Ever on the Move

People are deeply attached to the place where they were born. And yet they dream of faraway places. We love Zimbabwe and hate Britain, but given a chance we leave our home and go to stay with the enemy.
Peoples and nations have always been on the move. The Vandals "vandalized" the Roman Empire,

the Bantu peoples moved from north to south and pushed the San people (“bushmen”) into the desert. Europeans moved to America, Africa and Australia. Now Africans seek their fortune in Europe: ironically, there are now more Zimbabweans in Britain than there ever were Britons in Zimbabwe.
Often enough it is precisely the love of home and family which drives people to distant parts. The Migrant Labour System in Southern Africa has created much wealth for this region, first for the immigrants from overseas, to a much lesser extent for the migrants from within the region. Now AIDS thrives where marital fidelity has been undermined.
Thriving economies suck in labour from stagnant economies: in the past Rhodesia from Nyassaland, now South Africa from Zimbabwe, Western Europe from the East, the USA from Mexico, Europe from Africa.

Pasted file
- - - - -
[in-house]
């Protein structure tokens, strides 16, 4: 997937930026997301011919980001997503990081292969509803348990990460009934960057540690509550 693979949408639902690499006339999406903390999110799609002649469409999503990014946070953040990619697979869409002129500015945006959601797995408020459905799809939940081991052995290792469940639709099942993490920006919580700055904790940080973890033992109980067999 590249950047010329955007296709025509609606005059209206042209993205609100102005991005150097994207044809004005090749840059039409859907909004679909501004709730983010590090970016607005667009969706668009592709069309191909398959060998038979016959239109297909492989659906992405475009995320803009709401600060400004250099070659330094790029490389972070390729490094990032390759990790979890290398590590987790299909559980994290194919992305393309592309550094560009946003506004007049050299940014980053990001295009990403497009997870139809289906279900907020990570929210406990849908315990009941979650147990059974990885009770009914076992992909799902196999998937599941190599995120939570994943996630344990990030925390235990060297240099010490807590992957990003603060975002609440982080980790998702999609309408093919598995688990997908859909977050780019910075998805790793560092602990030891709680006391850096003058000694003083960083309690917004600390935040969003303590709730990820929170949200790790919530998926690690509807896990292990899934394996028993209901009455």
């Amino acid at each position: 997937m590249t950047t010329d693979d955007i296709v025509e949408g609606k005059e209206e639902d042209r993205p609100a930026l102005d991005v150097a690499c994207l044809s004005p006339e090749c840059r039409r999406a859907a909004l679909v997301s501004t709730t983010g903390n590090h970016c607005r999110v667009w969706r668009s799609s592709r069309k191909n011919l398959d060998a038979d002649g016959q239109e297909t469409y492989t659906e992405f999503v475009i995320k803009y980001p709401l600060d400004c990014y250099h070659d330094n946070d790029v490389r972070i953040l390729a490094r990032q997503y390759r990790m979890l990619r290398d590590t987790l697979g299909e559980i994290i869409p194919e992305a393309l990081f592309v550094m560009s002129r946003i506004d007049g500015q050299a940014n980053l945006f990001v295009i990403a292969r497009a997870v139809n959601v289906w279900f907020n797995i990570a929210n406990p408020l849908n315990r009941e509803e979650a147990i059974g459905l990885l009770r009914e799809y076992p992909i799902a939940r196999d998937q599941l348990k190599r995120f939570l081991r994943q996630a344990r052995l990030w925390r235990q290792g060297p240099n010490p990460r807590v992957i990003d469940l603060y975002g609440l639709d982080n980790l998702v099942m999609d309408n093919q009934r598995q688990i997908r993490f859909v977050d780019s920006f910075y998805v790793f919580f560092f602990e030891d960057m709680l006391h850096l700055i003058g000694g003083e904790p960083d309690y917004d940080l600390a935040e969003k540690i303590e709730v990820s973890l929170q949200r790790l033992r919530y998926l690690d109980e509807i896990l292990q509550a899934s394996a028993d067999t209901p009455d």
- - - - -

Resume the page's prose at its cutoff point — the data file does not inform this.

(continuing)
Some families benefit from remittances sent home. Others fall apart after years of separation. The human cost is often not counted.
People are forced to adapt to the economy, not the economy to the people. Employers want labour. They ignore that labour means people, husbands and wives with families.
Europe is putting up walls with razor wires to keep economic refugees out of their “fortress ” and chasing their fragile nutshells with speed boats. But only if companies move factories to Africa will workers stay at home.
The Church knows no frontiers. She must accompany the migrants and receive them everywhere. Jesus was a refugee once and had “nowhere to lay his head”. Companions of Jesus know that “it is their vocation to travel to many parts”. Ignatius was known as “pilgrim”. His friend Francis Xavier reached then unknown Japan and died on the doorsteps of China. Another companion, Peter Faber, travelled all over Europe and stayed nowhere permanently.
The “Jesuit Refugee Service” tries to assist people on the move in many parts of the world.
The new bishop of Chinhoyi, a former director of JRS, has the refugee logo in his coat of arms. Many with roots in the Church are part of the moving people of the world. Hopefully their shepherds too. – Comment – In Touch Jesuit Communications

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